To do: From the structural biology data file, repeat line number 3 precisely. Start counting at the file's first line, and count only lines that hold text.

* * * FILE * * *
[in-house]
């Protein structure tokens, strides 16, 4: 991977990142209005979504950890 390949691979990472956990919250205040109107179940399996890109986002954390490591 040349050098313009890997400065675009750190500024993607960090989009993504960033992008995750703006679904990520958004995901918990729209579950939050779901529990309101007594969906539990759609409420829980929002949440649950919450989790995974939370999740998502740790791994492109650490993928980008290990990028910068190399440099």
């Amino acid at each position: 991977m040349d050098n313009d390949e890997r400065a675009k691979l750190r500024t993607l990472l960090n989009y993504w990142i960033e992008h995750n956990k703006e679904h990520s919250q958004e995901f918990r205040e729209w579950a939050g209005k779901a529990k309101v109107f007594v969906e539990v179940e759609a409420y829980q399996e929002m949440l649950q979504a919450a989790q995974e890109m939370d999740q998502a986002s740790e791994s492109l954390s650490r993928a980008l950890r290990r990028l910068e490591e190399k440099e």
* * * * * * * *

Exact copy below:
């Amino acid at each position: 991977m040349d050098n313009d390949e890997r400065a675009k691979l750190r500024t993607l990472l960090n989009y993504w990142i960033e992008h995750n956990k703006e679904h990520s919250q958004e995901f918990r205040e729209w579950a939050g209005k779901a529990k309101v109107f007594v969906e539990v179940e759609a409420y829980q399996e929002m949440l649950q979504a919450a989790q995974e890109m939370d999740q998502a986002s740790e791994s492109l954390s650490r993928a980008l950890r290990r990028l910068e490591e190399k440099e």